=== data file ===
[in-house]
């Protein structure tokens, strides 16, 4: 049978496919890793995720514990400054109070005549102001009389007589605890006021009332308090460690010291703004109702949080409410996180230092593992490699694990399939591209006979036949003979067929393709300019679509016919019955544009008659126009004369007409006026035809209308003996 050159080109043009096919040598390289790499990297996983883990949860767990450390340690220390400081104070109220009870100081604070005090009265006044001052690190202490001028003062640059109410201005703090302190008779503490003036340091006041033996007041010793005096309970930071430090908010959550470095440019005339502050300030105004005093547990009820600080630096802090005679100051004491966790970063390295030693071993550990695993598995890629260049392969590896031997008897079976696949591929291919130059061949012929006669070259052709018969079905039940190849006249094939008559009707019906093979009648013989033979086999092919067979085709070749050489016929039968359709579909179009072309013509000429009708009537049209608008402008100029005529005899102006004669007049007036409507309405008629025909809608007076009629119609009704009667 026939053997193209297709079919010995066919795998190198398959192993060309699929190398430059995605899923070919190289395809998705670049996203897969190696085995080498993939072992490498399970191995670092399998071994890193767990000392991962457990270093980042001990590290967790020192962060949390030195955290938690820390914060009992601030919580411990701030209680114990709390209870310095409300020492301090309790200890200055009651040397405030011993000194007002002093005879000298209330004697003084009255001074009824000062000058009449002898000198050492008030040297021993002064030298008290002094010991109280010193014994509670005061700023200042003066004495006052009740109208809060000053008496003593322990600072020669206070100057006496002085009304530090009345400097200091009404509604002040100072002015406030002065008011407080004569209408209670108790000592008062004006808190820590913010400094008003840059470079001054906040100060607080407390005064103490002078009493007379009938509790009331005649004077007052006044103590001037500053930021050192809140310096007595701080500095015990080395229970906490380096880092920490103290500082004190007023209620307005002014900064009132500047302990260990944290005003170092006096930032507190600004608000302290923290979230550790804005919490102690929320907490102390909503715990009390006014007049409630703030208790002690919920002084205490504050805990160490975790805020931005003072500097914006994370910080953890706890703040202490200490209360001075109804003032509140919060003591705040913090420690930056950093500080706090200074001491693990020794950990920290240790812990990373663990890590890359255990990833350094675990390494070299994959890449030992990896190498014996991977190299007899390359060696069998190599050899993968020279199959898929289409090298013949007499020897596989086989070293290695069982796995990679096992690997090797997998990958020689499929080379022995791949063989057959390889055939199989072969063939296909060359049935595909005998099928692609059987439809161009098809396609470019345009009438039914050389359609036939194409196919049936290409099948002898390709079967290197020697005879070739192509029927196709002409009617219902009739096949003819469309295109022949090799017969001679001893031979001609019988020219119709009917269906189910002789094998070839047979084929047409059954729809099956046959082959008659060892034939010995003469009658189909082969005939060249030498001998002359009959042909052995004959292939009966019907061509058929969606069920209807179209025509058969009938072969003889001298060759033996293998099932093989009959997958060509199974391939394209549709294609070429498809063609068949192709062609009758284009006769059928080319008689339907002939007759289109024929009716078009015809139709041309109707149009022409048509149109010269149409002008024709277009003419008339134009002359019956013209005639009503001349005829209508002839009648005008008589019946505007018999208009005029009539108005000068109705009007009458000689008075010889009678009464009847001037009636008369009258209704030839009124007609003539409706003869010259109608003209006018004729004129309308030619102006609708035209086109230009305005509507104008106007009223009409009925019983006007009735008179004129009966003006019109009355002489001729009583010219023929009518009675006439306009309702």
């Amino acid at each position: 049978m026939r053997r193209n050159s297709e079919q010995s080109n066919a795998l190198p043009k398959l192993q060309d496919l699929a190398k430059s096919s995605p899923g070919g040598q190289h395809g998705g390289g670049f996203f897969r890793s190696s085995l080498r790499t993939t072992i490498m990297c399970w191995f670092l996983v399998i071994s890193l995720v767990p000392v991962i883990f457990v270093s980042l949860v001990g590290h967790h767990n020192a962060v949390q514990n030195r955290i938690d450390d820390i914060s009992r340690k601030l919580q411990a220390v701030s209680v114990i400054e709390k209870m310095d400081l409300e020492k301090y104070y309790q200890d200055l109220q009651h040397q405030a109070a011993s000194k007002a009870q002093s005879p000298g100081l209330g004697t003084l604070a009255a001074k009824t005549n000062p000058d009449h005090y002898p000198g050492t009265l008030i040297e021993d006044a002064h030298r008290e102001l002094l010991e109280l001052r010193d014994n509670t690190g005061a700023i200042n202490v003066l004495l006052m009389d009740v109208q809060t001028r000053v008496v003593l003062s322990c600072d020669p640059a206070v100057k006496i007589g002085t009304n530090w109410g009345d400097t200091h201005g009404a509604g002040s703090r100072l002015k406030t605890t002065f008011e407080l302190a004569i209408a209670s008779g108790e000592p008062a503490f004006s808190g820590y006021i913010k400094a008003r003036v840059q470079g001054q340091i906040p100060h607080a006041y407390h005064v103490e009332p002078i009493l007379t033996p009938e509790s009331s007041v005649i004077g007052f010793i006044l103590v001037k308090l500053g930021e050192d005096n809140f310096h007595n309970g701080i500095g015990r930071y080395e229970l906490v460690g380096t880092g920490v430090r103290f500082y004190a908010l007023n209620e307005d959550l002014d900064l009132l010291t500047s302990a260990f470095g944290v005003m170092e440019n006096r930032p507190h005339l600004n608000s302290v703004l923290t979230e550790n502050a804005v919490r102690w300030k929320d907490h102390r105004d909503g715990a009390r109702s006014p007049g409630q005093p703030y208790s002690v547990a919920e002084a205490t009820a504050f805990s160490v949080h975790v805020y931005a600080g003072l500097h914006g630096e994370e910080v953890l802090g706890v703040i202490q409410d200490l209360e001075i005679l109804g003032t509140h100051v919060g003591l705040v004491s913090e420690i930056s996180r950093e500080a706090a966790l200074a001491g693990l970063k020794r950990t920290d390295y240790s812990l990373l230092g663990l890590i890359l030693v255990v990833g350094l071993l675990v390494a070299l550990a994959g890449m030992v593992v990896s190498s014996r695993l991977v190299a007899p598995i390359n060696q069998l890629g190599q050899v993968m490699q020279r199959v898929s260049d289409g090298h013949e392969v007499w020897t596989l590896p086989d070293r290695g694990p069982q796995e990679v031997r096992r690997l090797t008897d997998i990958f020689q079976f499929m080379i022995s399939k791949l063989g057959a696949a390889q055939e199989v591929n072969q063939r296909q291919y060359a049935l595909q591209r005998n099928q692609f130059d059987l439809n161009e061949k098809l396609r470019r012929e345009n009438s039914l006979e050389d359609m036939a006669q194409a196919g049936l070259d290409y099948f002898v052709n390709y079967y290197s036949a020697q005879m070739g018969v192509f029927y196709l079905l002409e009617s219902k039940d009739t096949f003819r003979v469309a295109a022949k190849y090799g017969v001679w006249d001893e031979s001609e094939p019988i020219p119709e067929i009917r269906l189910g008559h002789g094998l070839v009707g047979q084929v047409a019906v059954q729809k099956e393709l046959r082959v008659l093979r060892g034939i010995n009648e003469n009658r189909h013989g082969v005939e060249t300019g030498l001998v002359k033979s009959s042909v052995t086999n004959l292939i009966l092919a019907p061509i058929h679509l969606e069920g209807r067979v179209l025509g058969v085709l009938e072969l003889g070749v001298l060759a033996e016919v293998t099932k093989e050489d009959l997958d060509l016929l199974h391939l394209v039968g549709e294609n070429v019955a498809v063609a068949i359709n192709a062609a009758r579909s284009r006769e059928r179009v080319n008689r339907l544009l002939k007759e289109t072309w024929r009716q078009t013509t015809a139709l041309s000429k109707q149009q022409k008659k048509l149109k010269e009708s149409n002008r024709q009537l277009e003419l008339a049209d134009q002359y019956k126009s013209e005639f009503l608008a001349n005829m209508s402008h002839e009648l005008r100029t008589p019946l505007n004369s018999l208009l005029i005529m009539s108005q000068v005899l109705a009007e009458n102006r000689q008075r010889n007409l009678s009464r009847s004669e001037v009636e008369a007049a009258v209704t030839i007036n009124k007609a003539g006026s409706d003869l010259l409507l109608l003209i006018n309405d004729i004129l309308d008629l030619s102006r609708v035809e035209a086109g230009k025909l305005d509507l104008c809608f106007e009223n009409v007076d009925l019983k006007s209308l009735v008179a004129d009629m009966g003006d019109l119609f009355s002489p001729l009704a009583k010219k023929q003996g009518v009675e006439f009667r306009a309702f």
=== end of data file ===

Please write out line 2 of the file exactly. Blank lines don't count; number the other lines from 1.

């Protein structure tokens, strides 16, 4: 049978496919890793995720514990400054109070005549102001009389007589605890006021009332308090460690010291703004109702949080409410996180230092593992490699694990399939591209006979036949003979067929393709300019679509016919019955544009008659126009004369007409006026035809209308003996 050159080109043009096919040598390289790499990297996983883990949860767990450390340690220390400081104070109220009870100081604070005090009265006044001052690190202490001028003062640059109410201005703090302190008779503490003036340091006041033996007041010793005096309970930071430090908010959550470095440019005339502050300030105004005093547990009820600080630096802090005679100051004491966790970063390295030693071993550990695993598995890629260049392969590896031997008897079976696949591929291919130059061949012929006669070259052709018969079905039940190849006249094939008559009707019906093979009648013989033979086999092919067979085709070749050489016929039968359709579909179009072309013509000429009708009537049209608008402008100029005529005899102006004669007049007036409507309405008629025909809608007076009629119609009704009667 026939053997193209297709079919010995066919795998190198398959192993060309699929190398430059995605899923070919190289395809998705670049996203897969190696085995080498993939072992490498399970191995670092399998071994890193767990000392991962457990270093980042001990590290967790020192962060949390030195955290938690820390914060009992601030919580411990701030209680114990709390209870310095409300020492301090309790200890200055009651040397405030011993000194007002002093005879000298209330004697003084009255001074009824000062000058009449002898000198050492008030040297021993002064030298008290002094010991109280010193014994509670005061700023200042003066004495006052009740109208809060000053008496003593322990600072020669206070100057006496002085009304530090009345400097200091009404509604002040100072002015406030002065008011407080004569209408209670108790000592008062004006808190820590913010400094008003840059470079001054906040100060607080407390005064103490002078009493007379009938509790009331005649004077007052006044103590001037500053930021050192809140310096007595701080500095015990080395229970906490380096880092920490103290500082004190007023209620307005002014900064009132500047302990260990944290005003170092006096930032507190600004608000302290923290979230550790804005919490102690929320907490102390909503715990009390006014007049409630703030208790002690919920002084205490504050805990160490975790805020931005003072500097914006994370910080953890706890703040202490200490209360001075109804003032509140919060003591705040913090420690930056950093500080706090200074001491693990020794950990920290240790812990990373663990890590890359255990990833350094675990390494070299994959890449030992990896190498014996991977190299007899390359060696069998190599050899993968020279199959898929289409090298013949007499020897596989086989070293290695069982796995990679096992690997090797997998990958020689499929080379022995791949063989057959390889055939199989072969063939296909060359049935595909005998099928692609059987439809161009098809396609470019345009009438039914050389359609036939194409196919049936290409099948002898390709079967290197020697005879070739192509029927196709002409009617219902009739096949003819469309295109022949090799017969001679001893031979001609019988020219119709009917269906189910002789094998070839047979084929047409059954729809099956046959082959008659060892034939010995003469009658189909082969005939060249030498001998002359009959042909052995004959292939009966019907061509058929969606069920209807179209025509058969009938072969003889001298060759033996293998099932093989009959997958060509199974391939394209549709294609070429498809063609068949192709062609009758284009006769059928080319008689339907002939007759289109024929009716078009015809139709041309109707149009022409048509149109010269149409002008024709277009003419008339134009002359019956013209005639009503001349005829209508002839009648005008008589019946505007018999208009005029009539108005000068109705009007009458000689008075010889009678009464009847001037009636008369009258209704030839009124007609003539409706003869010259109608003209006018004729004129309308030619102006609708035209086109230009305005509507104008106007009223009409009925019983006007009735008179004129009966003006019109009355002489001729009583010219023929009518009675006439306009309702």